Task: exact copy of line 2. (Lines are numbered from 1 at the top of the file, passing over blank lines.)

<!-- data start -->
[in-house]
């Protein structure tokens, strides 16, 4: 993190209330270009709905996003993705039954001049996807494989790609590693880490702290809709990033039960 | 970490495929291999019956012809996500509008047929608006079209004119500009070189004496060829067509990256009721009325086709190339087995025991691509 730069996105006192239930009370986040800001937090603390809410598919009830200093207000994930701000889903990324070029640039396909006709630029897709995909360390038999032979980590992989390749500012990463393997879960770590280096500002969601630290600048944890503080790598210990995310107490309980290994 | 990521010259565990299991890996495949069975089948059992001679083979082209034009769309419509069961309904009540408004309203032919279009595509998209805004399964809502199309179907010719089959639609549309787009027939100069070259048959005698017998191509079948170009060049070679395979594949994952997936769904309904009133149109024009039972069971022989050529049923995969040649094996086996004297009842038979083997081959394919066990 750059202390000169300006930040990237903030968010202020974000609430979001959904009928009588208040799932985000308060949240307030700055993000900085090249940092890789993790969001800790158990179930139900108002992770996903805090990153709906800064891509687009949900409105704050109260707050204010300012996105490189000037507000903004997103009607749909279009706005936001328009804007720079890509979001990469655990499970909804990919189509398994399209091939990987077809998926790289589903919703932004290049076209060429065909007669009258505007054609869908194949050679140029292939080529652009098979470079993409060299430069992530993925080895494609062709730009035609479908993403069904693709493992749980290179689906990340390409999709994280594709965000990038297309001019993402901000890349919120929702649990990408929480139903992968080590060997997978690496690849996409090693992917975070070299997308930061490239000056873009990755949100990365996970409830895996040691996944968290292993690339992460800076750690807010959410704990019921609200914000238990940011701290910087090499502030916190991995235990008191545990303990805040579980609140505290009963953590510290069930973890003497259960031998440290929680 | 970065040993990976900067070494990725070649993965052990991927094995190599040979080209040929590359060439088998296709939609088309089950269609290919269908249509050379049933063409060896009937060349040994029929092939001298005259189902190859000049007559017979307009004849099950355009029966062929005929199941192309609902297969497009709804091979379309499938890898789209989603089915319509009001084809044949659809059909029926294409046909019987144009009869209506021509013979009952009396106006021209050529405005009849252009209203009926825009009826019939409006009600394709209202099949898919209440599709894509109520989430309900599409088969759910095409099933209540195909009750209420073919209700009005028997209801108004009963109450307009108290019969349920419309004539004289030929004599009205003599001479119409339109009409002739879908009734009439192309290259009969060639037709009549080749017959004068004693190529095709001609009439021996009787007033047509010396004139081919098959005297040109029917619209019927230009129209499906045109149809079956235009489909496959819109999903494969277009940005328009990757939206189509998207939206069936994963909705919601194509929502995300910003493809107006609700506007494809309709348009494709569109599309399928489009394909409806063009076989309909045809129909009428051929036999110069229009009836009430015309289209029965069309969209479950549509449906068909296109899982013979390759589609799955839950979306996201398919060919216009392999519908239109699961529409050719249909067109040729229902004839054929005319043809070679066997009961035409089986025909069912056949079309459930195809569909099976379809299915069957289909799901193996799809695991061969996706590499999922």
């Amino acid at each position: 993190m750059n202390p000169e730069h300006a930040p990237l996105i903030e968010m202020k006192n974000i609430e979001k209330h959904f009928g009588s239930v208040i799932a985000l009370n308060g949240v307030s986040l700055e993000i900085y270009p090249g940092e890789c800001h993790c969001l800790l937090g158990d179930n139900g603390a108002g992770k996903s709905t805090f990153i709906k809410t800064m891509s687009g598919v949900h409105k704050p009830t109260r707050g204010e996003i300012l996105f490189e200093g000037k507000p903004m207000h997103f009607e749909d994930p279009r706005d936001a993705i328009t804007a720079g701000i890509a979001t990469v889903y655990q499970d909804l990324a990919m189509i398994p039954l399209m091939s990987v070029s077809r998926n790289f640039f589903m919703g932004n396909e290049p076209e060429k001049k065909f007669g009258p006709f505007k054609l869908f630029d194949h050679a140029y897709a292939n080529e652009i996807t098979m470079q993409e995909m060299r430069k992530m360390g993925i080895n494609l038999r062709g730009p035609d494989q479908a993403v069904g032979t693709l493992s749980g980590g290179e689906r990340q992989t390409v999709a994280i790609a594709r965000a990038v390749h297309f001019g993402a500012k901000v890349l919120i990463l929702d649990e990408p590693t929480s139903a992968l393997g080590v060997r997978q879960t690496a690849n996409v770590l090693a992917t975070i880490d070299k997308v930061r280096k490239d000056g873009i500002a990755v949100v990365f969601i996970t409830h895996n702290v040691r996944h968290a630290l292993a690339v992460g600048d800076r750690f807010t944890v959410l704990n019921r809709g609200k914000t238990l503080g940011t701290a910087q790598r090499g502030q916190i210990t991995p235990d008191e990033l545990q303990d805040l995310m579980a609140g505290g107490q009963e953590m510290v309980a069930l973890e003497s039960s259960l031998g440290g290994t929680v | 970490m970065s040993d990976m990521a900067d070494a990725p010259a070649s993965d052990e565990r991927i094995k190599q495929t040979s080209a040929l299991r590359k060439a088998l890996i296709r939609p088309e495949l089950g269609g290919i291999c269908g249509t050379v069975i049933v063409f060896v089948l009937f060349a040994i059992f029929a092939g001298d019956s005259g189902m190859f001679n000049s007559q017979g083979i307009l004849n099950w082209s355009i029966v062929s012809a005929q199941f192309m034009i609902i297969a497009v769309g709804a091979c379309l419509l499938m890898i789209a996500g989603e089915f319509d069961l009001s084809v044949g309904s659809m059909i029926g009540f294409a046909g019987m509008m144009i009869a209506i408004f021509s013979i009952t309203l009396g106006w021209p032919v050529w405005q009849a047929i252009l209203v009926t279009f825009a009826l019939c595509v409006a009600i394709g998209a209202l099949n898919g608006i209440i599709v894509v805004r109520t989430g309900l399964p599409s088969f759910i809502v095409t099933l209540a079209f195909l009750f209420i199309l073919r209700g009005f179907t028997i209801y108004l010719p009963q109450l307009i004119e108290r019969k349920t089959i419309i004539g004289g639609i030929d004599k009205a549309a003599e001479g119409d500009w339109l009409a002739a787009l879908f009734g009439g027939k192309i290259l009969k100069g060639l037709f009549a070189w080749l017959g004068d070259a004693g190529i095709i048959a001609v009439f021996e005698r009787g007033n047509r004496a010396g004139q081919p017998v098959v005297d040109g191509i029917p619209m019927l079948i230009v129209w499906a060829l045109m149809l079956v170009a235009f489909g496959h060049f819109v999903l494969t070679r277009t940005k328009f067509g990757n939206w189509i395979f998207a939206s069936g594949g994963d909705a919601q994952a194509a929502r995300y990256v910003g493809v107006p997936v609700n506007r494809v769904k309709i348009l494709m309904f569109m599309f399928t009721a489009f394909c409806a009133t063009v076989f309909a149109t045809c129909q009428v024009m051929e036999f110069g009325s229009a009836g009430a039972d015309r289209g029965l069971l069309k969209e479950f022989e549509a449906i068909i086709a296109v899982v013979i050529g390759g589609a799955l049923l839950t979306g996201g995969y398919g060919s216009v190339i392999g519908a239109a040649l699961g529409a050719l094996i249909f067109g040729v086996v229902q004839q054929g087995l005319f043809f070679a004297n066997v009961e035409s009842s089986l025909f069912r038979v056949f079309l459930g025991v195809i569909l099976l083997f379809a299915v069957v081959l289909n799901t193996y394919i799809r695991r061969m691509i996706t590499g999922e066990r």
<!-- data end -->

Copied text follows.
């Protein structure tokens, strides 16, 4: 993190209330270009709905996003993705039954001049996807494989790609590693880490702290809709990033039960 | 970490495929291999019956012809996500509008047929608006079209004119500009070189004496060829067509990256009721009325086709190339087995025991691509 730069996105006192239930009370986040800001937090603390809410598919009830200093207000994930701000889903990324070029640039396909006709630029897709995909360390038999032979980590992989390749500012990463393997879960770590280096500002969601630290600048944890503080790598210990995310107490309980290994 | 990521010259565990299991890996495949069975089948059992001679083979082209034009769309419509069961309904009540408004309203032919279009595509998209805004399964809502199309179907010719089959639609549309787009027939100069070259048959005698017998191509079948170009060049070679395979594949994952997936769904309904009133149109024009039972069971022989050529049923995969040649094996086996004297009842038979083997081959394919066990 750059202390000169300006930040990237903030968010202020974000609430979001959904009928009588208040799932985000308060949240307030700055993000900085090249940092890789993790969001800790158990179930139900108002992770996903805090990153709906800064891509687009949900409105704050109260707050204010300012996105490189000037507000903004997103009607749909279009706005936001328009804007720079890509979001990469655990499970909804990919189509398994399209091939990987077809998926790289589903919703932004290049076209060429065909007669009258505007054609869908194949050679140029292939080529652009098979470079993409060299430069992530993925080895494609062709730009035609479908993403069904693709493992749980290179689906990340390409999709994280594709965000990038297309001019993402901000890349919120929702649990990408929480139903992968080590060997997978690496690849996409090693992917975070070299997308930061490239000056873009990755949100990365996970409830895996040691996944968290292993690339992460800076750690807010959410704990019921609200914000238990940011701290910087090499502030916190991995235990008191545990303990805040579980609140505290009963953590510290069930973890003497259960031998440290929680 | 970065040993990976900067070494990725070649993965052990991927094995190599040979080209040929590359060439088998296709939609088309089950269609290919269908249509050379049933063409060896009937060349040994029929092939001298005259189902190859000049007559017979307009004849099950355009029966062929005929199941192309609902297969497009709804091979379309499938890898789209989603089915319509009001084809044949659809059909029926294409046909019987144009009869209506021509013979009952009396106006021209050529405005009849252009209203009926825009009826019939409006009600394709209202099949898919209440599709894509109520989430309900599409088969759910095409099933209540195909009750209420073919209700009005028997209801108004009963109450307009108290019969349920419309004539004289030929004599009205003599001479119409339109009409002739879908009734009439192309290259009969060639037709009549080749017959004068004693190529095709001609009439021996009787007033047509010396004139081919098959005297040109029917619209019927230009129209499906045109149809079956235009489909496959819109999903494969277009940005328009990757939206189509998207939206069936994963909705919601194509929502995300910003493809107006609700506007494809309709348009494709569109599309399928489009394909409806063009076989309909045809129909009428051929036999110069229009009836009430015309289209029965069309969209479950549509449906068909296109899982013979390759589609799955839950979306996201398919060919216009392999519908239109699961529409050719249909067109040729229902004839054929005319043809070679066997009961035409089986025909069912056949079309459930195809569909099976379809299915069957289909799901193996799809695991061969996706590499999922």